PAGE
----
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This points out a fundamental doubt about 3D printers is everybody has their viewpoint and machine. I ran headlong into this wall when I decided I truly needed a lathe and mill. For every single person who liked and used a particular machine there were lots of detractors and not being versed in any of it finally just had the raw economics make the decision. The best deal I could find on CL for the size I envisioned work I thought I'd be doing.

I'll repeat I'm looking fwd to seeing what you use this for Doc and how it applies to what I do. I'm also in the same boat I see everybody else in, too many standing projects and having to triage immediate need vs amount of time it takes learn to use vs amount of $$$. Sorry to sound so skeptical of your new love but one of the reasons I was forced to get a lathe and mill was what I wanted and needed I couldn't buy off the shelf and it just seems to compound. It would be interesting to see like CluelessNewB did where you could come up with something where there was existing bits and pieces you could mash together to make what I want. I'm also leery of plastic like PLA as I'd want something more structural. So I'll be paying close attention to where your wabbit hole leads you to.
Fair enough, all are valid reasons to sit on the fence, for now...:devilish:
we'll be waiting :grin:
 

Ulma Doctor

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here is a couple pictures of my most intensive print yet.
a 3d printed ratchet!!!!!
this design was made and printed on the international space station
it is rated for 3 inch pounds and only appears to tighten fasteners
the ratchet was printed in one continuous session.
all the moving parts were printed inside non moving parts!!!
it has a 3/8" square drive and is just about 5" long

IMG_3701.jpg


IMG_3702.jpg


i think this printer is amazing!
 

AlanB

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Cute ratchet!

I bought a 3D printer a couple years ago to make one part type I needed (in modest quantity) - a variety of spacers with two different radii and internal curved cable tie slots. Seems like I make a couple designs a week for something or other now. It has far exceeded my expectations for return on investment. It is really handy for prototyping too. I use the free OpenSCAD software to design stuff with, many prefer Fusion360 or other CAD programs. It is also a gentle way to break into CNC though you really don't get into much gcode with the state of the 3D printers and slicing software.

Here's a design I did a few days ago for my ebike. It holds a pair of displays and uses two cable ties to attach to the handlebars in the middle. This is the print orientation, in use it is flipped over. The cable tie slots are curved inside the plastic. Would be a challenge to mill these slots. :)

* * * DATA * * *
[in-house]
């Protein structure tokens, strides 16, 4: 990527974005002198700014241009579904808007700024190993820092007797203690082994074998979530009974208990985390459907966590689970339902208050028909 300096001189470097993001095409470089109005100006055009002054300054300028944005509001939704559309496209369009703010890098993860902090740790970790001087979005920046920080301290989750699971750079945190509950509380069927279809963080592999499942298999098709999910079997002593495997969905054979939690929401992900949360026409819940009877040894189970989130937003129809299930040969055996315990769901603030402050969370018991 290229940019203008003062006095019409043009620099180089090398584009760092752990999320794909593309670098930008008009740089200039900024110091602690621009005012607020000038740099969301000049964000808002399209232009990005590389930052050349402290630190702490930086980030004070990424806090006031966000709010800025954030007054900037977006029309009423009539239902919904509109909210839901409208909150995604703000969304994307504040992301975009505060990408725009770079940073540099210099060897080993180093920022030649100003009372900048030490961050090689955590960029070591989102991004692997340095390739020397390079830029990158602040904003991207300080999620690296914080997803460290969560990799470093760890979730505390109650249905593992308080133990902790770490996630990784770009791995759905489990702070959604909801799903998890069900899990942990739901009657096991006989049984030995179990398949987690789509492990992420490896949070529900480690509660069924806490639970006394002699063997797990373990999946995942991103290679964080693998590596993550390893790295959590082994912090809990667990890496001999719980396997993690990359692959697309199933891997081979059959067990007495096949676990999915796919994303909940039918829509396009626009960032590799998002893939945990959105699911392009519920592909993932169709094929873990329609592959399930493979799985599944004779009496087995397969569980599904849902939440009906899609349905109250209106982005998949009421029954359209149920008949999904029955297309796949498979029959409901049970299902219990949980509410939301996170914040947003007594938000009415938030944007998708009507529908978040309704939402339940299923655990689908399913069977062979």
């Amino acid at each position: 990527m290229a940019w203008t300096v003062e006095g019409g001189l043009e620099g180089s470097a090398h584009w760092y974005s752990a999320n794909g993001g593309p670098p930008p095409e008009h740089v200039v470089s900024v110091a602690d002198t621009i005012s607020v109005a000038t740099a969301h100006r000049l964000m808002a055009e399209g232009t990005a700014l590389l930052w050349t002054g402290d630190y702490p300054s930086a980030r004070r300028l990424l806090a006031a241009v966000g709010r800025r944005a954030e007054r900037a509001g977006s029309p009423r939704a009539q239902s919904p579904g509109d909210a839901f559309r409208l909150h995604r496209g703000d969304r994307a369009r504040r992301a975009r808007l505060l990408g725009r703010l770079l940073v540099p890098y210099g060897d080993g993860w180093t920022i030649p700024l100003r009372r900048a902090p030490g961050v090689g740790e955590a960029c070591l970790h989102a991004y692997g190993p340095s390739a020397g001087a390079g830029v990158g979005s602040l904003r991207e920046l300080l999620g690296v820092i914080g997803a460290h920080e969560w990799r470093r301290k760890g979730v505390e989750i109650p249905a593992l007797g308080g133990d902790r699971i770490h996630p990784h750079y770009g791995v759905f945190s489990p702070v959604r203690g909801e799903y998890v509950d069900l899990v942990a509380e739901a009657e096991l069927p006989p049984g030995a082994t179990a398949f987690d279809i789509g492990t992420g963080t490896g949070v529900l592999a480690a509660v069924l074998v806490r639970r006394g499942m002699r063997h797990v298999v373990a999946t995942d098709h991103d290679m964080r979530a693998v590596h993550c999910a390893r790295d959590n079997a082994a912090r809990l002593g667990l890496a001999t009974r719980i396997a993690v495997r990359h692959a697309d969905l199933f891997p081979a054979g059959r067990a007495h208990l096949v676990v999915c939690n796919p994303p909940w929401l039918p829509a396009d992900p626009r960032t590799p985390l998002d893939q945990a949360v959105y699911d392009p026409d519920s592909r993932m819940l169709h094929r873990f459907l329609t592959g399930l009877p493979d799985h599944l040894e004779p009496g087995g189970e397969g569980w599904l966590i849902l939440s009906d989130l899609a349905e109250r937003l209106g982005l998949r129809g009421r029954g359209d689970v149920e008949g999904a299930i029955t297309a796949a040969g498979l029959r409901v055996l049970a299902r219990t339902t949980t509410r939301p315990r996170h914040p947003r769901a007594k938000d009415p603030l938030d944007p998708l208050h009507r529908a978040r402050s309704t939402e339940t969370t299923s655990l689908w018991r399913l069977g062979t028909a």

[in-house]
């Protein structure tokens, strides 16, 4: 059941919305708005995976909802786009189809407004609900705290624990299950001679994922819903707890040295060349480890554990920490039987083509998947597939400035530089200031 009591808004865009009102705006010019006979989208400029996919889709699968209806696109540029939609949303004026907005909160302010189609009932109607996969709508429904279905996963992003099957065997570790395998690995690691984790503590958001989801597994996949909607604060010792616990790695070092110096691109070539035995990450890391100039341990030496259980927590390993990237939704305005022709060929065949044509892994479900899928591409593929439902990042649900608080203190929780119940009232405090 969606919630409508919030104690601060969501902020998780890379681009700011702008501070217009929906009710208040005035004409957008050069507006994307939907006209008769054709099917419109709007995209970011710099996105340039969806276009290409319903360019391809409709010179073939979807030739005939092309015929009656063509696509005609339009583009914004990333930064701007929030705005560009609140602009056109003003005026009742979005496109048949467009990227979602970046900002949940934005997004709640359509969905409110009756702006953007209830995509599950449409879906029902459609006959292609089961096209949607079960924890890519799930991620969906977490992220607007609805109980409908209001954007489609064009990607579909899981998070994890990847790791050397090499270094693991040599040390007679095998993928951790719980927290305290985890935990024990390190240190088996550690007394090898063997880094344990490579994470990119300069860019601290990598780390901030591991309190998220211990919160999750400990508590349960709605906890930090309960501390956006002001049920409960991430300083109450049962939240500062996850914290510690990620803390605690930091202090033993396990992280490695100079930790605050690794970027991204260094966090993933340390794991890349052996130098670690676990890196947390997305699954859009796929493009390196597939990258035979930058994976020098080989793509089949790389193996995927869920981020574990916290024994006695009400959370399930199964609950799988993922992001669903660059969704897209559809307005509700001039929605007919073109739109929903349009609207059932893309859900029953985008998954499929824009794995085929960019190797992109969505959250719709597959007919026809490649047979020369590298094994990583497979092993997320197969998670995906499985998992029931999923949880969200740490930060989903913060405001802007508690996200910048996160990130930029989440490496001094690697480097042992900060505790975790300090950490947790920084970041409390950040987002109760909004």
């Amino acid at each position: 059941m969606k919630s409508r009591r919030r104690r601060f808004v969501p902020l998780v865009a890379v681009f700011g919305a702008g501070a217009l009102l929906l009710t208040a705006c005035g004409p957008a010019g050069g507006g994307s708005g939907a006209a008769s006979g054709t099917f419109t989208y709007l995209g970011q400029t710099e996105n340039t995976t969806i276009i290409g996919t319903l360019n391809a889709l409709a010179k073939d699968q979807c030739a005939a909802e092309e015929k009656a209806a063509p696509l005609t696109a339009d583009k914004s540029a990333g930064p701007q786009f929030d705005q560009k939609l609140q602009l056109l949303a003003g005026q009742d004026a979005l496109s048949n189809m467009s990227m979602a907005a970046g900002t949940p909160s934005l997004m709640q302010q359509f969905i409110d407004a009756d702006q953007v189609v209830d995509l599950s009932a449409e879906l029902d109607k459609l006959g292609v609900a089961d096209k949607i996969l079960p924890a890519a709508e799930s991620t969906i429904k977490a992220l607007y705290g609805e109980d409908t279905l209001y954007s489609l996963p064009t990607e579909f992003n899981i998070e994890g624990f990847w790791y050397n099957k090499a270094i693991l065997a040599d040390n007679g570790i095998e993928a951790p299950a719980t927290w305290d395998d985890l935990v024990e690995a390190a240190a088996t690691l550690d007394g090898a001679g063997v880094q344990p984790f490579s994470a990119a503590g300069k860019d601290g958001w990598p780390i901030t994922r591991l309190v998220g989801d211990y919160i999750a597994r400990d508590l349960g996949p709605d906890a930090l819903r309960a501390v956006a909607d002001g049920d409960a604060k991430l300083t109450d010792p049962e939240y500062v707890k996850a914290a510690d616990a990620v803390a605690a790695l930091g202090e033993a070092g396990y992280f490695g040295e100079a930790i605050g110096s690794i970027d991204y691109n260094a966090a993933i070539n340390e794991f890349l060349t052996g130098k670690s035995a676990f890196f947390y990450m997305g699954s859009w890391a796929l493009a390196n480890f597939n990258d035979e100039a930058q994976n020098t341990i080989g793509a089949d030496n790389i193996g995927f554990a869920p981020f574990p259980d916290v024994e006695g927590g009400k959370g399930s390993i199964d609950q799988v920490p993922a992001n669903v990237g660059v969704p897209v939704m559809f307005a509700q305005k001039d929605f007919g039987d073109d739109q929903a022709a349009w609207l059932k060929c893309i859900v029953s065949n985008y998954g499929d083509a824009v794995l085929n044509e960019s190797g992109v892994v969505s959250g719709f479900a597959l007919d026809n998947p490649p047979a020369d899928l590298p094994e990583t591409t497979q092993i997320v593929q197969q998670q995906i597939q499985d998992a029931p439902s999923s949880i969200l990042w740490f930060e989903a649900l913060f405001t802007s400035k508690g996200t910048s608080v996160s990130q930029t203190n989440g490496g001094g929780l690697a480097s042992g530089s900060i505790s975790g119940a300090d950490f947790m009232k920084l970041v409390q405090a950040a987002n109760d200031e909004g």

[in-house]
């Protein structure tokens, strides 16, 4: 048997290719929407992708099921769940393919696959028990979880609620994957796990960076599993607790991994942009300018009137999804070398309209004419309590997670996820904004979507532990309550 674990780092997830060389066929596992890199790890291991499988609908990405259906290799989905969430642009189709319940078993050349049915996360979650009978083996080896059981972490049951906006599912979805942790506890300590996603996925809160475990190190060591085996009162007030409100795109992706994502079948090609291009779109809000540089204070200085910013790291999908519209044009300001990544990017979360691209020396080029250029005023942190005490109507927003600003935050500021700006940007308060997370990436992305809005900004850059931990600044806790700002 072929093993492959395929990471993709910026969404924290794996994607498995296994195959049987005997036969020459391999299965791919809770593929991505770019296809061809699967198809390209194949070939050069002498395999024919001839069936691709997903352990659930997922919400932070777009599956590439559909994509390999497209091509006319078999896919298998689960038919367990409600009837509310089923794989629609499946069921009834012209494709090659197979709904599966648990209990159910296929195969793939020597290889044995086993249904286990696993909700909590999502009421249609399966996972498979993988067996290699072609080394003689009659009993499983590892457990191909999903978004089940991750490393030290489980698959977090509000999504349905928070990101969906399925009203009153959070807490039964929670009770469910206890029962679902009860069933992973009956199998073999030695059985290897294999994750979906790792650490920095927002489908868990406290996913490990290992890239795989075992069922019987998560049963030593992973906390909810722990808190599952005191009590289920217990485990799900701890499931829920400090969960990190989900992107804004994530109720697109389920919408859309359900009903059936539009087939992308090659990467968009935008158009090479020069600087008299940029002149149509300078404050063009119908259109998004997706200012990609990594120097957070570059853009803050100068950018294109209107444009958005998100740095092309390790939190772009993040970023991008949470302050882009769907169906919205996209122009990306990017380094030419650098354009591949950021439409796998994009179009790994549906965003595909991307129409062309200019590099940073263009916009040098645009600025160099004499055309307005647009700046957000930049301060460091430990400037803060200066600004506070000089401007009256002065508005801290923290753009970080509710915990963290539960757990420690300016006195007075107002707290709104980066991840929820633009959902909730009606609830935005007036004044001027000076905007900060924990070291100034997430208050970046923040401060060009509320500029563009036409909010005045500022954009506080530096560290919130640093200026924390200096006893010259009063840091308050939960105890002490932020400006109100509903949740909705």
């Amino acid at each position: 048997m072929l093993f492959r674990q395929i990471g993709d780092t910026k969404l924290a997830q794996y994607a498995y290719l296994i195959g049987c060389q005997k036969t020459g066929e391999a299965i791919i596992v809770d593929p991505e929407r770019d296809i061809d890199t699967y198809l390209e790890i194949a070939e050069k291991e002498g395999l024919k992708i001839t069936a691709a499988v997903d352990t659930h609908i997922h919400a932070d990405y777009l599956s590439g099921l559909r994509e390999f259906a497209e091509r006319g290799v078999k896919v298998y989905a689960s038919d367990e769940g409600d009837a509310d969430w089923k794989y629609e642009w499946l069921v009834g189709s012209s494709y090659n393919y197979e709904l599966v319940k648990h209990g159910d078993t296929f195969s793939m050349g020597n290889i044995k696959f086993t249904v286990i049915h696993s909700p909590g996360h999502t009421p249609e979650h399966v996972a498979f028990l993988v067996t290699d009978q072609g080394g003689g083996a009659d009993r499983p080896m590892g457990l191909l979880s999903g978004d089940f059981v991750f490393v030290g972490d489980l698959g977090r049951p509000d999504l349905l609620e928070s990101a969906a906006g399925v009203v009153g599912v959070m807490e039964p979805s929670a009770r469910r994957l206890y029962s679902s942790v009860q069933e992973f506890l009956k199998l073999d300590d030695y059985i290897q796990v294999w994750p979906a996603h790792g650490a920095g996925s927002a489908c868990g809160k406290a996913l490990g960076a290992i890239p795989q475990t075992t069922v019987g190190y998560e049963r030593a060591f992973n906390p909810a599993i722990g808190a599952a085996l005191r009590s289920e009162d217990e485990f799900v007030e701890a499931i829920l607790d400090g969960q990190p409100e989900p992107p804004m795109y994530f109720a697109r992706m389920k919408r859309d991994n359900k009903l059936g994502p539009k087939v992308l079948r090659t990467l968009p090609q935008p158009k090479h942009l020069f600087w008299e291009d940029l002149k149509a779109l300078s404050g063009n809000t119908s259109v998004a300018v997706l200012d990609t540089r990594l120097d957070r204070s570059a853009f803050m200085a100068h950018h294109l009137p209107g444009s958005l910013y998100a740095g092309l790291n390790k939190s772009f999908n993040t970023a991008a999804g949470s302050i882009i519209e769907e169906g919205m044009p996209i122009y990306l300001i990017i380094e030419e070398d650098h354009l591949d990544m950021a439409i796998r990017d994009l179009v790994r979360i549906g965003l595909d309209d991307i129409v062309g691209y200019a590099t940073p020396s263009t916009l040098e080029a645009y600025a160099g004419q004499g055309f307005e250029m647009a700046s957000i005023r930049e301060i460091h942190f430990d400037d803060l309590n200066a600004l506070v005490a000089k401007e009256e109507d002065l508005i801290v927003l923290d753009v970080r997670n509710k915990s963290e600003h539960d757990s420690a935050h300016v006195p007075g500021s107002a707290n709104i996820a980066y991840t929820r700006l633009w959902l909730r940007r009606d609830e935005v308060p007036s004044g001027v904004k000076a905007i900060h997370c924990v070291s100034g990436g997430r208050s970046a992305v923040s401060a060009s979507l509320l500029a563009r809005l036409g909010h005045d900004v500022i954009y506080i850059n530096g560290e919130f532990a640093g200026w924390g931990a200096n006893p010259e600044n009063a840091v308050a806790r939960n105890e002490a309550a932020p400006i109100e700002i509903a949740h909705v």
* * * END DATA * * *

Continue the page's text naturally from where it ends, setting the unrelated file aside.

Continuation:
It is a great way to make temporary parts when doing a CNC conversion, both for prototyping and for bootstrapping. Plastic works fine for a lot of things, at least temporarily if not permanently. Like motor mounts. Good enough for permanent use for many other things like tool organizers, mounting brackets, covers, chip shields, electrical enclosures, handles and various holders that are under low stress.

I print mostly PLA and occasionally PETG when I need something higher temperature. I don't print ABS as it is too problematic with toxic fumes and shrinkage problems.

Which machine doesn't matter too much, choose something that fits your budget and meets your feature set and make sure it has good support from somewhere. If you care about open source some companies follow it and some just don't, so do some research there to guide your choice.

I've been planning to get and CNC a mill for years, however my 3D printers are used much more than the CNC mill will be. :)


doubleCA.JPG
 

vtcnc

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Congrats UD! Yes I agree with everything you say here. There is nothing to be afraid of with these. As far as the machine goes, the most remarkable technology about this is the slicer software. Everything else I am confident that the average hobby machinist can at least familiarize himself with.

I heard through the grapevine that the power connectors on the Ender 3 are shoddy. That is one reason I went with the Pro. Also, they upgraded the power supply and rearranged some of the fan placements to solve some complaints they have. I think the only other change is the magnetic sheet which I finally tossed and use as a hobby cutting mat.
 

MikeWi

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I have an Ender 3 and I will agree that the Pro really isn't worth it for what you're getting. That said, it's meant to be a bargain basement entry into printing, so while it works great, and will teach you much, there's plenty of room for upgrades and customization to make it even better when you want to. You can end up spending just as much in the long run as some of the other printers out there, but you'll also be an expert, and know more than how to just turn it on, as well as getting to that point at your own pace. You're going to have a lot of fun with this that's for sure, and I guarantee that you'll be looking back at that 41 minute print time for that little owl and laugh later. :)